IF Changed

fasting2Intermittent fasting has been going very well. The hunger pangs have not been bad at all. Work was challenging last week, but after posing a question to the Stronglifts Inner Circle, I have now modified my IF based on the Leangains Guide. This was a series of documents I read while investigating fasting, but for reasons unknown forgot all about the information that was provided. What is nice about intermittent fasting is the flexibility you have to modify your program so it fits your lifestyle.

The goal again is to “get as lean and strong as possible” based off the Leangains summary to IF. Since work gets in the way of fasting and training my feeding window has been adjusted. Instead of not eating prior to working out, I now open the feeding window at noon until 1pm and eat approximately 20-25% of my total daily calories. I work out between 3-330pm, lifting weights, which is approximately 90 minutes or run for anywhere between 30-60 minutes (depending on mileage). My largest meals comes right after my work out. So far it consists of a protein shake (Vega Sport) followed by a full meal. About 2-3 hours after dinner I am eating another meal to round out my 3000 calorie day (on days I lift).

Eating 3000 calories on a lifting day is still a challenge.  I have only been successful twice since starting this little experiment. That means I need to get more food in while my window is open or I won’t see the the results I am looking for. On my running days, I still maintain a 2500-2700 calories diet. I have been following each workout up with a great tasting shake I call the Green Glop. Doesn’t that sound tasty?

Much like Martin Berkhan talks about on Leangains, “skipping breakfast keeps hunger away far better than eating in the morning.” Doesn’t sound logical, does it? I can attest to being hungry an hour to 2 hours after my morning cereal or oatmeal. No more! While it might take time for your body to adjust to skipping this meal, the results could be beneficial, depending on what your goals are. You can read more if you are interested.

For me, my goals are to increase the amount of lean body mass and decrease the percentage of body fat. The 4 months leaning up to February, 2012 were good, as I gained 5.5 lb. of muscle, but also added 1 lb. of body fat. That is a trade off I am willing to accept. Next month I have another hydrostatic test and hopefully I can see more positive results with the heavier weight lifting, running and adding the intermittent fasting to my lifestyle.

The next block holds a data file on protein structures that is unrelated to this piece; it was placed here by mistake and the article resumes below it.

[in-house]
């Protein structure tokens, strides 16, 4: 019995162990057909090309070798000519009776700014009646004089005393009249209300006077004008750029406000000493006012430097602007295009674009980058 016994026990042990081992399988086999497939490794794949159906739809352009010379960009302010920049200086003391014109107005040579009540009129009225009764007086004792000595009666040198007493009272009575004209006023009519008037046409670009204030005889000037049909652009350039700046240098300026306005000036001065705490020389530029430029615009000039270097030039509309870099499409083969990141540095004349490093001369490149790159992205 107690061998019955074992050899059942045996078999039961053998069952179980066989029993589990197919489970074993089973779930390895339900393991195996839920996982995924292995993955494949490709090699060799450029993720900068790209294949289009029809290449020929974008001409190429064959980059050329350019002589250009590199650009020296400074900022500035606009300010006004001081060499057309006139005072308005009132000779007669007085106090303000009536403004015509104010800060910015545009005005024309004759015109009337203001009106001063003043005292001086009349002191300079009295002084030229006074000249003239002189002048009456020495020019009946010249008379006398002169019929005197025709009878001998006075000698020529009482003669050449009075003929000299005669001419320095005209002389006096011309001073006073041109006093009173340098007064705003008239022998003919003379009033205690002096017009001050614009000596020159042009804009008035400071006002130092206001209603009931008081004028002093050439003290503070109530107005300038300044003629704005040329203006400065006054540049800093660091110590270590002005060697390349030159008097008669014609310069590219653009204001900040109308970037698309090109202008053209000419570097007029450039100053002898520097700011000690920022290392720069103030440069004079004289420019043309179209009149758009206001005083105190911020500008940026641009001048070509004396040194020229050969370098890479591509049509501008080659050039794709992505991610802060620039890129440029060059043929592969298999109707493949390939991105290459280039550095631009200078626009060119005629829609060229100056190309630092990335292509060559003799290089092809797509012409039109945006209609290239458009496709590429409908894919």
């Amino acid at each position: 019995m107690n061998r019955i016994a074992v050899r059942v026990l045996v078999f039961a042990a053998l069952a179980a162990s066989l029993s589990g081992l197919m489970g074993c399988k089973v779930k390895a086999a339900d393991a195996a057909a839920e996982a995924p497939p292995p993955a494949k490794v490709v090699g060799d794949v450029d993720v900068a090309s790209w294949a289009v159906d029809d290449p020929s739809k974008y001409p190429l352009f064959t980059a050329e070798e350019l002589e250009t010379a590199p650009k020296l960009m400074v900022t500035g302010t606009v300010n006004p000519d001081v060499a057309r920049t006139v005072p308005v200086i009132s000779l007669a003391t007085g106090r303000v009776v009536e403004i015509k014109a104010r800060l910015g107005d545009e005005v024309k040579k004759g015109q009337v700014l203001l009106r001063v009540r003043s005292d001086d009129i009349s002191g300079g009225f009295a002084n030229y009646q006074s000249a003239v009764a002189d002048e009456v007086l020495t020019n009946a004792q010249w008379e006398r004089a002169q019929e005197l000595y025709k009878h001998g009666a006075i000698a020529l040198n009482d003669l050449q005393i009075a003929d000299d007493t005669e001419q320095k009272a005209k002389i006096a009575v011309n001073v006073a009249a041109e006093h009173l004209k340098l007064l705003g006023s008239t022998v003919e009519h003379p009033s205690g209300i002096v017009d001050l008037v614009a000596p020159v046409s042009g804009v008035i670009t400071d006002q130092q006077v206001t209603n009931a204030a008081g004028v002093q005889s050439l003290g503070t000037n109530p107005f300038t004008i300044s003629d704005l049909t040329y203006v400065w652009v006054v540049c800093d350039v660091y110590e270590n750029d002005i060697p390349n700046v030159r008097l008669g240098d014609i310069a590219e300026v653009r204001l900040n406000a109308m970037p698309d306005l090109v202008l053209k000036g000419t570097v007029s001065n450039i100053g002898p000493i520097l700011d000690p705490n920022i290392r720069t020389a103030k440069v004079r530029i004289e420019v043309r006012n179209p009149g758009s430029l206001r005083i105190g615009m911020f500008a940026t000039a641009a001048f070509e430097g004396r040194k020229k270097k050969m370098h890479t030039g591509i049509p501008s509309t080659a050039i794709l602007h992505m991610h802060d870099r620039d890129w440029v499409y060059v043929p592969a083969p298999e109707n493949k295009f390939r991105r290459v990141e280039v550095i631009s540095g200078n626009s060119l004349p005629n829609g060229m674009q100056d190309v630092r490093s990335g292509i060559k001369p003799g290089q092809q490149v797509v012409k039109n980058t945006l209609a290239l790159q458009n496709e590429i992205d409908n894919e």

fastingI have been pleased with the gains I have made over the course of the last 16 months as it relates to my health. After learning plant-based nutrition I have made many positive steps in a new lifestyle, one that I have embraced but tried not to push on others. No one wants to feel pressured when faced with change. I accepted the guidelines and made a conscious decision to improve my life, as relying on the medical establishment and Big Pharma was not how I wanted to live the rest of my days.

The addition of exercise has been awesome! There is really no other word to describe how I feel after I finish running or rack my weights for the final time. While my body is usually tired that is a clarity followed by what can only be identified as a jolt of energy, read to tackle what obstacle comes my way.

I subscribe to a few different web site including Dr. McDougall, Vegan Body Building and Stronglifts Inner Circle. Since changing my diet Dr. Mc Dougall’s discussion boards allowed me to gain quite a bit of insight into a plant-based lifestyle, along with gaining a further understand of nutrition thanks in part of Jeff Novick. Vegan Body Building is the newest discussion board I have joined after being frustrated with responses from the Stronglifts discussion board. In defense of the Stronglifts, all the users I have communicated with have been respective of my point of view, as it’s the minority when it comes to how to eat when lifting weights. Many support a Paleo type of diet, favoring meat and fat over carbohydrates. The common ground of both of these diets are the whole foods and vegetables.

I have learned quite a bit, not only about lifting weights, but about nutrition. One of the more interesting topics I have started reading about IF of intermittent fasting. “Intermittent fasting (IF) is a pattern of eating that alternates between periods of fasting (usually meaning consumption of water and sometimes low-calorie drinks such as black coffee) and non-fasting” (source). Many Stronglifts users talk about IF and Leangains as ways to introduce fasting to the weight lifting regime in order to burn fat and build muscle.

I have been reading fasting information from Brad Pilon, author of Eat Stop Eat from his website, but haven’t bought the ebook…yet. I continue to read comments and topics about IF and if it’s something that I could benefit from. It was actually information from Lani Muelrath who wrote a few topics on fasting after 4 months of “mini fasts” (her report).

I started looking into IF after being a bit frustrated with the returns I am see as it relates to lifting weight. I figured after 6 months I would have some bigger gains and better results, based on a the photographic record I am keeping. That does not mean I am unhappy with what I have achieved. I guess I expected more but regardless of what decision I come to I will continue to lift weights and run for my health. Diet is the easy part, as I am already at my desired weight.

Goals for attempting intermittent fasting? Decrease my body fat, something that has been occurring regularly while following Stronglifts. Continue to lift heavy weights in order to gain strength. Have increased energy on days I fast. Avoid overeating, while enjoying food more.